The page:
Pacific Harbour

Fiji Life

Fiji History
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Welcome to Pacific Palm Marina Resort Fiji

Fiji has a relatively large Pacific Island economy, with a population of 846,085 (2005 estimate), and a per capita yearly income of approximately US$5,200 (2001 est.) The economy is diverse with a strong tourism sector, and sugar, agriculture, garments, mining, gold, tobacco, fish and timber.

Sixty percent of the population are rural dwellers. Twenty seven percent live in the greater Suva area, and the balance in other urban centers. Indigenous Fijians and ethnic Indians account for approximately equal parts of 95% of the population (with Fijians in the majority) with the balance made up of Europeans, Chinese and other Islanders. The main languages are English, Fijian and Hindi.

The formal economy is largely based on trade in goods and services, with government ownership of service utilities. For example, electricity services to the urban sector are provided by the Fiji Electricity Authority (FEA). The Department of Energy assumes the task of electrifying the largely un electrified rural sector.

Life and living
The indigenous Fijians have a communal lifestyle, belonging to tribes and clans, and landowning units known as mataqali. Depending on the size of the village, and its history, there will usually be around 3-5 mataqali. The head of the leading mataqali is the village chief.

Fiji is a predominantly Christian country - the largest denomination being Methodists, with a sizeable Catholic minority. Various introduced and largely evangelical movements have recently begun to arrive, causing some dissension in villages and families. Rural Fijians live a partially subsistence lifestyle. They are numerically strong in the civil service, and the army is almost 100% indigenous Fijian.

Fiji has democratic governance, with elections every five years under a revised constitution (1997). Voting is compulsory and takes place under a proportional representation system for a lower House Parliament of 71 members. In order to accommodate traditional culture, there is an appointed Senate which represents various sectors: the Great Council of Chiefs, the island of Rotuma, and each of the political parties. It cannot pass legislation, but can review and revise it for further consideration by Parliament.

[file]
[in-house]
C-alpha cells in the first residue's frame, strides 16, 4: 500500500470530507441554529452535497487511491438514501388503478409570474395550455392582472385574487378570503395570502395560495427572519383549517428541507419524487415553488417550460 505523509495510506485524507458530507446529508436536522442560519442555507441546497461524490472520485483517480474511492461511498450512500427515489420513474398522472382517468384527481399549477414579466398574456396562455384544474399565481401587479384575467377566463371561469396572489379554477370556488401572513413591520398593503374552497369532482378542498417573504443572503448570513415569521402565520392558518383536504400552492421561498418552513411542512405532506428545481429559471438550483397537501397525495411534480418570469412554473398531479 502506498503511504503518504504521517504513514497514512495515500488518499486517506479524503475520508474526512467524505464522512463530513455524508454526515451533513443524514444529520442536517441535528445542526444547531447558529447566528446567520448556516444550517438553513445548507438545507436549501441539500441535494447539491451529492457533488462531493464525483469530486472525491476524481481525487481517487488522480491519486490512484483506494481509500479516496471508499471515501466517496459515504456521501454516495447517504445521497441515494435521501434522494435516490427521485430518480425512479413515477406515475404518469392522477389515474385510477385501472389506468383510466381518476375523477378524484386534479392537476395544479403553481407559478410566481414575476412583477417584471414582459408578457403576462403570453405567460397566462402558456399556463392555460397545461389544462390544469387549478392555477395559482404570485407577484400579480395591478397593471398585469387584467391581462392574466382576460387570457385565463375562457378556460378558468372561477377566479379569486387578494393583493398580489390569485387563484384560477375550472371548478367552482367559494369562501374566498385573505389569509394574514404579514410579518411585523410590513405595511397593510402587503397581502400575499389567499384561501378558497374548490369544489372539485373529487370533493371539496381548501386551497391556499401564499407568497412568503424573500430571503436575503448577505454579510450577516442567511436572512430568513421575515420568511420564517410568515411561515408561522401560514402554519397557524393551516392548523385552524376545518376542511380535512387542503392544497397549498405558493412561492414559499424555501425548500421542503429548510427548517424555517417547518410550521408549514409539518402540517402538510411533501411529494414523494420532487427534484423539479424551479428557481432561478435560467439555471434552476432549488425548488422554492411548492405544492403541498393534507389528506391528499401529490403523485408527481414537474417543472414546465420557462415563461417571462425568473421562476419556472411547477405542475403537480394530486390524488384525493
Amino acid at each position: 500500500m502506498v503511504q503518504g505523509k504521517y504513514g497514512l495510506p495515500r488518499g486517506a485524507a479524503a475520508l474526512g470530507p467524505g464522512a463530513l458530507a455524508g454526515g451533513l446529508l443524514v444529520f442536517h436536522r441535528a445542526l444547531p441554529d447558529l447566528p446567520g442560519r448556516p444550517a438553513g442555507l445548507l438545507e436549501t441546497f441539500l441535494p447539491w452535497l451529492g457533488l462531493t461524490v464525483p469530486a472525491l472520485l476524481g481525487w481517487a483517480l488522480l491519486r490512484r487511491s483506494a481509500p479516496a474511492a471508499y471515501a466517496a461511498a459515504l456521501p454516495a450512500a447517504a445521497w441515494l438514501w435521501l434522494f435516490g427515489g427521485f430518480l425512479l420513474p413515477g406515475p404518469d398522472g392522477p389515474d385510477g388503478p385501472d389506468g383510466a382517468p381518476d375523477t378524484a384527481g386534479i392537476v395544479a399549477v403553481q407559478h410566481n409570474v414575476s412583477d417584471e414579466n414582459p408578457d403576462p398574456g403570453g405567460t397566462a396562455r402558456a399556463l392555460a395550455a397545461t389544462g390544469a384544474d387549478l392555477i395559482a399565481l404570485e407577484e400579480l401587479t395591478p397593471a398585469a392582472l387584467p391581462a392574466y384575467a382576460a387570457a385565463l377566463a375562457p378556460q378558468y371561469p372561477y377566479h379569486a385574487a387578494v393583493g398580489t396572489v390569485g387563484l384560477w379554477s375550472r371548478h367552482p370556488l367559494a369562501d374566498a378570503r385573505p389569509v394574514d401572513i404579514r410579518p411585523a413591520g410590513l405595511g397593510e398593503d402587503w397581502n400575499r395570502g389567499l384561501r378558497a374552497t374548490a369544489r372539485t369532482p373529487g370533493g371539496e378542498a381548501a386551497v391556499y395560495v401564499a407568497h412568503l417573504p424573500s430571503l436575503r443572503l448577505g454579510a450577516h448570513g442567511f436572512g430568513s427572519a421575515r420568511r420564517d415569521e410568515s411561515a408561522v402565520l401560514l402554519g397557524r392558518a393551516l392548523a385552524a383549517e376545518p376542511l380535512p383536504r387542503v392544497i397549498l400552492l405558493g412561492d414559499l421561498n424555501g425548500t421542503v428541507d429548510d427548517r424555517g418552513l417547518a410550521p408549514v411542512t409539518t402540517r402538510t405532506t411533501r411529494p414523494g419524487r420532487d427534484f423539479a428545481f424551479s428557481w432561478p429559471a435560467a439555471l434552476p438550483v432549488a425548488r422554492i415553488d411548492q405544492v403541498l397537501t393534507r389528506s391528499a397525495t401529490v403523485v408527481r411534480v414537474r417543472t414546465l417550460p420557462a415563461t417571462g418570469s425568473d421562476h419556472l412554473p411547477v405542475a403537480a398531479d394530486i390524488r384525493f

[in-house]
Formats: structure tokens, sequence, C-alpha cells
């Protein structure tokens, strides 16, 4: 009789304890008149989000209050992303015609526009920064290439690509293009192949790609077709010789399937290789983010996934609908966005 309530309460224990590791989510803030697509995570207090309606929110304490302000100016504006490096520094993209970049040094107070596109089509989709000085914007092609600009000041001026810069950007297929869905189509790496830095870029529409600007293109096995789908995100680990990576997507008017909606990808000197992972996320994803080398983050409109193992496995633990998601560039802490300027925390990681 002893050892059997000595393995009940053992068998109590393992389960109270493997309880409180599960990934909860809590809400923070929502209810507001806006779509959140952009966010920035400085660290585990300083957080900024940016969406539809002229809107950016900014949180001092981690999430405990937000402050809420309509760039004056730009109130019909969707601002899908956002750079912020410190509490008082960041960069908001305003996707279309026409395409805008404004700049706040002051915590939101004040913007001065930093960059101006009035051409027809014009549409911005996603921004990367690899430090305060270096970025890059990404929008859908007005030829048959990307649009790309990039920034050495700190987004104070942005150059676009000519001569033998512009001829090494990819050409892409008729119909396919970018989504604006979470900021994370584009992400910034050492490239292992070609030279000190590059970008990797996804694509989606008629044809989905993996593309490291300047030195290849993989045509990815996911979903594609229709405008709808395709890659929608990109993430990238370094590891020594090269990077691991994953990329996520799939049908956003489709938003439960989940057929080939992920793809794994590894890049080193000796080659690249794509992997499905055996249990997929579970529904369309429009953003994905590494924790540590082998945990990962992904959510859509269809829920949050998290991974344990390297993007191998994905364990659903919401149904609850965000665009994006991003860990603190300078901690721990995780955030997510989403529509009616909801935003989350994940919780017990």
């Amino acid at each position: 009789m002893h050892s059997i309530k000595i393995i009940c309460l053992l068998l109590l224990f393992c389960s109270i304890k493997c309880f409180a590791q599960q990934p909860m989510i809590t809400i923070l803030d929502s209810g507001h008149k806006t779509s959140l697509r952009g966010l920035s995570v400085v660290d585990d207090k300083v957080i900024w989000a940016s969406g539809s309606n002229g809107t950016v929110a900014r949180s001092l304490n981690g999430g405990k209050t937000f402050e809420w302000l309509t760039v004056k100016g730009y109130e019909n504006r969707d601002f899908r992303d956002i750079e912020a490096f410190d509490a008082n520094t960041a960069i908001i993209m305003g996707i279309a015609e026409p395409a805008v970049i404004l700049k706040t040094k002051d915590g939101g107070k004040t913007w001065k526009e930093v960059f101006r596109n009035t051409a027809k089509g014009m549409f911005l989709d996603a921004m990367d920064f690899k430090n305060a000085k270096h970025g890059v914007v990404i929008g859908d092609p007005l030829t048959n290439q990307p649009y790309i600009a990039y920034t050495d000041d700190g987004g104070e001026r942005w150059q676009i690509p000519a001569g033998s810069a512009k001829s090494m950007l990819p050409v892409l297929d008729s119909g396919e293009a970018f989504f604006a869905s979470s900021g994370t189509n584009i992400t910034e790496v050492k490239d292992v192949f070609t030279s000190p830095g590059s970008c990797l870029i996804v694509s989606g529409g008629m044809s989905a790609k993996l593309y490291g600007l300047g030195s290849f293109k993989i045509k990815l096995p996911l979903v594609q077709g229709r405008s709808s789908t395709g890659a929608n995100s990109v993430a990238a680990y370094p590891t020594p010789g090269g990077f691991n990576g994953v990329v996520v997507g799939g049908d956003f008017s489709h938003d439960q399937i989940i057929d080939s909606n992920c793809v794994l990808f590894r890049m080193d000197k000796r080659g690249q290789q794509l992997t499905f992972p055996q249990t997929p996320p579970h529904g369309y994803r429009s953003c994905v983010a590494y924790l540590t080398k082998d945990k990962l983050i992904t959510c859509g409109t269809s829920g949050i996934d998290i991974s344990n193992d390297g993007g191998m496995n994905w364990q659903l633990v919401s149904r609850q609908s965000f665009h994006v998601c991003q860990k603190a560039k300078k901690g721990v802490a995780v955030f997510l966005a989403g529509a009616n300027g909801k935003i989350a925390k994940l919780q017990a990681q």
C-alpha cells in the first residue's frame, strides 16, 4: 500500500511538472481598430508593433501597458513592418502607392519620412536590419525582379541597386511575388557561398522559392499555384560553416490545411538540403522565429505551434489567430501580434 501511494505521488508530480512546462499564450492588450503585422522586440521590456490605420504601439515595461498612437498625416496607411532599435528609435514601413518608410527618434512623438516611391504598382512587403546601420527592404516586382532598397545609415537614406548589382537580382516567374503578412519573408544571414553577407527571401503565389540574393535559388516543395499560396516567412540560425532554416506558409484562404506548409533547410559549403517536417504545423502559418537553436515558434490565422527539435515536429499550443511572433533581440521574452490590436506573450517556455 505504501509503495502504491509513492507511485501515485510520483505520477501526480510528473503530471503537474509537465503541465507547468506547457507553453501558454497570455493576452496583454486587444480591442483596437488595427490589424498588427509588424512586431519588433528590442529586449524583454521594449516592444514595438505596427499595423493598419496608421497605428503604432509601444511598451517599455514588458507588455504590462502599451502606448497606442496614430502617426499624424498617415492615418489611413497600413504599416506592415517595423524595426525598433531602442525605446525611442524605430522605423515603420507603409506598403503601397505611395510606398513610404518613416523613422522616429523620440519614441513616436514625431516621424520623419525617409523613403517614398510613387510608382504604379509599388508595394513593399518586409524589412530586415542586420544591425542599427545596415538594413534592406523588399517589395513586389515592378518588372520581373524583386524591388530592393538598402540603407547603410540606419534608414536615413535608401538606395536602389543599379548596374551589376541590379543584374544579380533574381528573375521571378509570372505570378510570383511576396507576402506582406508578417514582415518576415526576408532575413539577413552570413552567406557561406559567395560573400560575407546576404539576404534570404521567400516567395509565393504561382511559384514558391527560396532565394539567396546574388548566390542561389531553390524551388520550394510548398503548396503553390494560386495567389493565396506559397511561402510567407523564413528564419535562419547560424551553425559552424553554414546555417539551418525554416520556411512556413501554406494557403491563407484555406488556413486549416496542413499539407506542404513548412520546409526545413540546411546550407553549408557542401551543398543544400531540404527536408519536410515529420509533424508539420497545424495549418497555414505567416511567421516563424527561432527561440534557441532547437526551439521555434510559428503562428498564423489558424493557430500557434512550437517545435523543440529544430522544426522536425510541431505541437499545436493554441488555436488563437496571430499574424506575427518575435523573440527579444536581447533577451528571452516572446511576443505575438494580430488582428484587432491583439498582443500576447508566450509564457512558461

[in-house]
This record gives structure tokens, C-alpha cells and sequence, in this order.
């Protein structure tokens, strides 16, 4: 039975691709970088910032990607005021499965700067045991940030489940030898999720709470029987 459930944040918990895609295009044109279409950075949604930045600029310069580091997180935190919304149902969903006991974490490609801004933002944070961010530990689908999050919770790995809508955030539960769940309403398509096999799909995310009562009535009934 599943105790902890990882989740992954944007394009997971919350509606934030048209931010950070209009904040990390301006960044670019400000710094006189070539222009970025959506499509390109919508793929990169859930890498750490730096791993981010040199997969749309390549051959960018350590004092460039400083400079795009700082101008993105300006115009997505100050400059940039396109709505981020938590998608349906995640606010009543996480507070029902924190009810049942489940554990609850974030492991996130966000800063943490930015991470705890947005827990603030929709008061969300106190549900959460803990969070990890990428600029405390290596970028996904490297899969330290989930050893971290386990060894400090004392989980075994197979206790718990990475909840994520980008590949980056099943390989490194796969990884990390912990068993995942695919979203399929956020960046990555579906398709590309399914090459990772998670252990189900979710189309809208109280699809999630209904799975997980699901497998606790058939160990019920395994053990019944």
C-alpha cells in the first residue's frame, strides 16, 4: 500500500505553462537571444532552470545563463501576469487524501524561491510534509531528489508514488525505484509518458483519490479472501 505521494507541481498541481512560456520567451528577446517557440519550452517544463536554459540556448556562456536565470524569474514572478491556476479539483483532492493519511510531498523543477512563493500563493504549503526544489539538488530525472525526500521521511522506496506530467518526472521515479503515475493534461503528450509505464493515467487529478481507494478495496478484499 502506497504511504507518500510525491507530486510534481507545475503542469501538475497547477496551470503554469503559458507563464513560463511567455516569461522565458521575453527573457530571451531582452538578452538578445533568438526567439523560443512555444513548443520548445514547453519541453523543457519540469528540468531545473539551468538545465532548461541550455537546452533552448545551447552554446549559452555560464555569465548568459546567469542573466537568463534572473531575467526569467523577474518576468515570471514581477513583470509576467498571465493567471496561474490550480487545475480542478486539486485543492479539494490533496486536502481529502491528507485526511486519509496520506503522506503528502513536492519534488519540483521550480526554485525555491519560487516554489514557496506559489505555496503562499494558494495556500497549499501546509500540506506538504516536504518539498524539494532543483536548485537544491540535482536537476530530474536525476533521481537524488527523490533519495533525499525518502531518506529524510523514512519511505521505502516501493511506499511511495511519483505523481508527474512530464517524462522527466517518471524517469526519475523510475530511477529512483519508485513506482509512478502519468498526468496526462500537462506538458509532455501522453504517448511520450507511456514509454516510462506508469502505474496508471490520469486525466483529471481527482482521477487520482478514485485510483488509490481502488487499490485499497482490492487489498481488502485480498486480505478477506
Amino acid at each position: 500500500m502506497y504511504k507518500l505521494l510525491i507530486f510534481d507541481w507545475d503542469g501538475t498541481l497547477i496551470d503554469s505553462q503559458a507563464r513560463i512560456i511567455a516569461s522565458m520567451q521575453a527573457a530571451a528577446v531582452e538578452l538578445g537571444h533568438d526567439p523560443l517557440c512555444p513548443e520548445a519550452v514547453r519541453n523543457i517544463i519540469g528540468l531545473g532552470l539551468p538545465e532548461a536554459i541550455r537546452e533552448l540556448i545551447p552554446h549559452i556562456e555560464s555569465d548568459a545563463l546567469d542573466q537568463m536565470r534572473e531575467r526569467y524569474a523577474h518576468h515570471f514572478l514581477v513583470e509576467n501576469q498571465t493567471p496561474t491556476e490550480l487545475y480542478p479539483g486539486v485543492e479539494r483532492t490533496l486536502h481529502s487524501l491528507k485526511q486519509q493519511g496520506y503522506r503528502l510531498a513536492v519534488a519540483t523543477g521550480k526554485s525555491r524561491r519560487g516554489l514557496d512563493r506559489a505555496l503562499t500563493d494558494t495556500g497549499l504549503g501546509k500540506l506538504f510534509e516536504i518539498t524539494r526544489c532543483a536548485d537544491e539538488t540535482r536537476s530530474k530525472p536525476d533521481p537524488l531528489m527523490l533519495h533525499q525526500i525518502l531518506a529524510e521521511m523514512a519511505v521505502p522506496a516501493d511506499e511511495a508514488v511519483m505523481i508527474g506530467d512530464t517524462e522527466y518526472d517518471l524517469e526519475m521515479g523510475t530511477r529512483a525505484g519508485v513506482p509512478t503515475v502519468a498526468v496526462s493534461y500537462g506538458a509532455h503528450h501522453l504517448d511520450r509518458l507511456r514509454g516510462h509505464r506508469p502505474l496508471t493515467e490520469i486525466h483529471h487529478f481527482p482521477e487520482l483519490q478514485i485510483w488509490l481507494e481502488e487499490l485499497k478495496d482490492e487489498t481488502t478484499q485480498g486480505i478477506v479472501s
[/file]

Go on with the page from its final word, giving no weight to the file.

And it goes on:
Fiji has an oceanic tropical maritime climate, tempered by the ocean and trade winds, with a mean temperature of 28ºC. Fiji's weather is not, however, uniform throughout the islands; windward sides of the larger islands are wet while the leeward sides experience a dry season when the southeast trade winds are in force. There is a range of climates, from the hot and dry to the warm and wet, providing conditions favorable for the growth of a variety of food and commercial crops. The leeward sides of the major islands (e.g. the Lautoka or Labasa areas) are dry, with clear skies, a limited temperature range and abundant sunshine. It is on the leeward or western side of Viti Levu that most of Fiji's resorts are located. Average annual rainfall there is 165 to 180 cm. The windward sides of the islands are subject to cloudy skies and frequent rains with even temperatures and moderate sunshine. Suva is an example of a windward climatic area and averages 300 cm of rainfall annually.

The cool, dry months - which are the best time to visit - are from May to October. The so-called 'winter' begins in July. During July and August the temperature may drop to between 18ºC and 20ºC, and lower inland. Even during the winter months, however, these relatively low temperatures are by no means constant. Spells of cloudy, cool weather with occasional rains alternate with warm, sunny days, sometimes of high humidity. The hot, wet season may begin as early as November; but the conjunction of heat and humidity that most people from moderate climates find trying occurs during the first three months of the year.

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